A Department of Homeland Security Center of Excellence led by the University of Maryland

Preparedness for Catastrophic Events


Preparedness for Catastrophic Events

Project Details

Abstract: 

A START research team assembled by the National Consortium for the Study of Terrorism and Responses to Terrorism (START) conducted a series of inter-related research projects towards the goal of providing DHS with new insights regarding the state of planning for catastrophic events in communities around the United States and conclusions about how the quality of such planning might be measured and improved.

This project, supported by the Office of Planning in the Federal Emergency Management Agency (FEMA), examines practices, policies, and plans that communities have (or have not) implemented as part of their preparation plans for dealing with catastrophic events, be they natural disasters, terrorist attacks, or large-scale accidents. The project has three primary goals: (1) to develop a metric that can be used to assess planning at the community level, (2) to identify and evaluate public warning practices currently being employed, and (3) to examine the nature of public engagement in the development of plans for dealing with potential catastrophes. The findings from this project will be used by FEMA as it considers the impact and future directions of it Regional Catastrophic Preparedness Grant Program (RCPGP).

The research team for this project is comprised of Hamilton Bean (University of Colorado, Denver), Bethany Brown (Loyola University New Orleans), Paul Harwood (University of North Florida), Dennis Mileti (University of Colorado), and Monica Schoch-Spana (Center for Biosecurity), in addition to Kathleen Smarick (START).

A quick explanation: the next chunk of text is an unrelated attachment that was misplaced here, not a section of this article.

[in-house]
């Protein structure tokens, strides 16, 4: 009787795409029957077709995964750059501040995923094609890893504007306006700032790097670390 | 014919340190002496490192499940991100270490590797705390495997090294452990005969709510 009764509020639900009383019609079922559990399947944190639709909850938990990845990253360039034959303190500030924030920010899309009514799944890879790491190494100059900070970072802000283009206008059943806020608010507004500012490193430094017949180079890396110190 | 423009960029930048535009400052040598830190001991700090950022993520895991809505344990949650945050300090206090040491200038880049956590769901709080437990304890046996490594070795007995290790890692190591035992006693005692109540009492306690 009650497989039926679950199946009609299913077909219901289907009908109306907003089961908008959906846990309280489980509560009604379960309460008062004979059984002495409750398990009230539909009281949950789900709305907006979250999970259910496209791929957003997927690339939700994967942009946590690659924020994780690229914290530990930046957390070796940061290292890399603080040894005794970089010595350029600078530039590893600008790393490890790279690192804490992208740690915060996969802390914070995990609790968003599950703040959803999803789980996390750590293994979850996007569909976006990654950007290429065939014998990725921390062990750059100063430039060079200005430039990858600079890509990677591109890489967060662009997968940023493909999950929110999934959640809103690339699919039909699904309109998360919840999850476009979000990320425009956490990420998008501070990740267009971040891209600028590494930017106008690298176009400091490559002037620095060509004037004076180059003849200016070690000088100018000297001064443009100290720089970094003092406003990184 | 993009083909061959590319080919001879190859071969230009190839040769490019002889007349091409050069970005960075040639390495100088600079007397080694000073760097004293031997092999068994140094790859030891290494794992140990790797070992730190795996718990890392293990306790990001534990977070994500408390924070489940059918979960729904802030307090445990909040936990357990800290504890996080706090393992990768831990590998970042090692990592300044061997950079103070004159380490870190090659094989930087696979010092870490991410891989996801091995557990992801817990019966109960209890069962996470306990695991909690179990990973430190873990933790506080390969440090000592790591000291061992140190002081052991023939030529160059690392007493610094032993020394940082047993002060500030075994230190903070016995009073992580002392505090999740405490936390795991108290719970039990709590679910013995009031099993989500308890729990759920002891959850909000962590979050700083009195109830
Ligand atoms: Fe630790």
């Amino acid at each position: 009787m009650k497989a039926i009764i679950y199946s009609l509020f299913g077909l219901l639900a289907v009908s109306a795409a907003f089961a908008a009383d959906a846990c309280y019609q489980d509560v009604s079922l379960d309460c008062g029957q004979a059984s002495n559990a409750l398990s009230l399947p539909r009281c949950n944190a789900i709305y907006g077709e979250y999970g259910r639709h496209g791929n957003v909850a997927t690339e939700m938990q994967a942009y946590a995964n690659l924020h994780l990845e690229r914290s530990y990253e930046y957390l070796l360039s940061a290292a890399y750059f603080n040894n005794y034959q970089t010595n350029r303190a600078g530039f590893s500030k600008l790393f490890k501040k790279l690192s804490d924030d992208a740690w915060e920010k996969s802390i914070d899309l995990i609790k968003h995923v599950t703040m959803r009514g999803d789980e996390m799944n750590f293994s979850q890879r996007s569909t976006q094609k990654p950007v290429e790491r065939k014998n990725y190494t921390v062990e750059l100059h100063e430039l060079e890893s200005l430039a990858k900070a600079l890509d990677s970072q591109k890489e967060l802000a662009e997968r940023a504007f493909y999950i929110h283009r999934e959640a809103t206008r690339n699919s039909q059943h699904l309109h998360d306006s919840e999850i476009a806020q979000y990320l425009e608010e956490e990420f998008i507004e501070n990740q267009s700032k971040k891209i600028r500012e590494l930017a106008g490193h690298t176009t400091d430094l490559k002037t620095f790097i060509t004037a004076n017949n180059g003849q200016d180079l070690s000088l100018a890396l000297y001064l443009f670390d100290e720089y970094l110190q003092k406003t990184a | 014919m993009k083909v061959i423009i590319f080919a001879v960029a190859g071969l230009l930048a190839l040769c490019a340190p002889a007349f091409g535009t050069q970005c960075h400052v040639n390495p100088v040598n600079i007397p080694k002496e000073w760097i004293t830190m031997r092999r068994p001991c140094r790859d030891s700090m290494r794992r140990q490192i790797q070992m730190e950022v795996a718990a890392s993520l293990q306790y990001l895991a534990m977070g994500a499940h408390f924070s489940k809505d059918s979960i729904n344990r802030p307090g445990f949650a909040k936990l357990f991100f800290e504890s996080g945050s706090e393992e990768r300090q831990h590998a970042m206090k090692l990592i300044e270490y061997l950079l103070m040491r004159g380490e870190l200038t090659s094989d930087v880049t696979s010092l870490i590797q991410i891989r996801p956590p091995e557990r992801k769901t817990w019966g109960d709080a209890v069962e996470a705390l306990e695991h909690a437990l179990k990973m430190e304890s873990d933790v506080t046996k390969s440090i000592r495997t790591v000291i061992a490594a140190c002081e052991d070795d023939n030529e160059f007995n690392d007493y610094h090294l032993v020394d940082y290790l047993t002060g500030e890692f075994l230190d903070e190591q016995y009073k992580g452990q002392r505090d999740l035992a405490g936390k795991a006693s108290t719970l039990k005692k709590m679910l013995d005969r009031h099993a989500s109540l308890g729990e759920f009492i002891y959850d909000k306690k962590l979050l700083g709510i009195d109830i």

Primary Findings: 

A START research team assembled by the National Consortium for the Study of Terrorism and Responses to Terrorism (START) conducted a series of inter-related research projects towards the goal of providing DHS with new insights regarding the state of planning for catastrophic events in communities around the United States and conclusions about how the quality of such planning might be measured and improved. Key findings and deliverables from this project included:

  • A proposed metric for assessing community planning for catastrophic events;
  • A proposed metric for assessing public warning systems in local communities;
  • Sample messages and strategies for developing and delivering effective public warnings; and
  • Recommendations to involve emergency preparedness coordinators, public information specialists, and/or health educators in local health departments in order to encourage citizen engagement in emergency planning.

Reports related to each of these findings are available from START.

Methodology: 

This project built on and synthesized past research on effective planning and preparedness strategies and utilized data previously collected in the Nationwide Planning Review and by the National Association of County and City Health Officials to assess the current status and practice of catastrophic planning.

In addition, original data were collected, compiled, and analyzed to advance empirical investigations of the practice and impact of public warning systems. Specifically, the research team engaged in the following:

  • Interviews were conducted by Dr. Hamilton Bean with 70 police, fire, and emergency management officials in three jurisdictions (Los Angeles, New York, and the National Capital Region) to collect data on disaster plans, communication practices, and public warning systems in the three regions.
  • A survey of 500 residents of a fire-affected area in Los Angeles County (CA) was conducted by the University of North Florida's Public Opinion Research Lab to provide insights into residents' reactions to evacuation orders during a deadly wildfire.

Timeframe

Project Period: 
November 2008 to November 2010

News References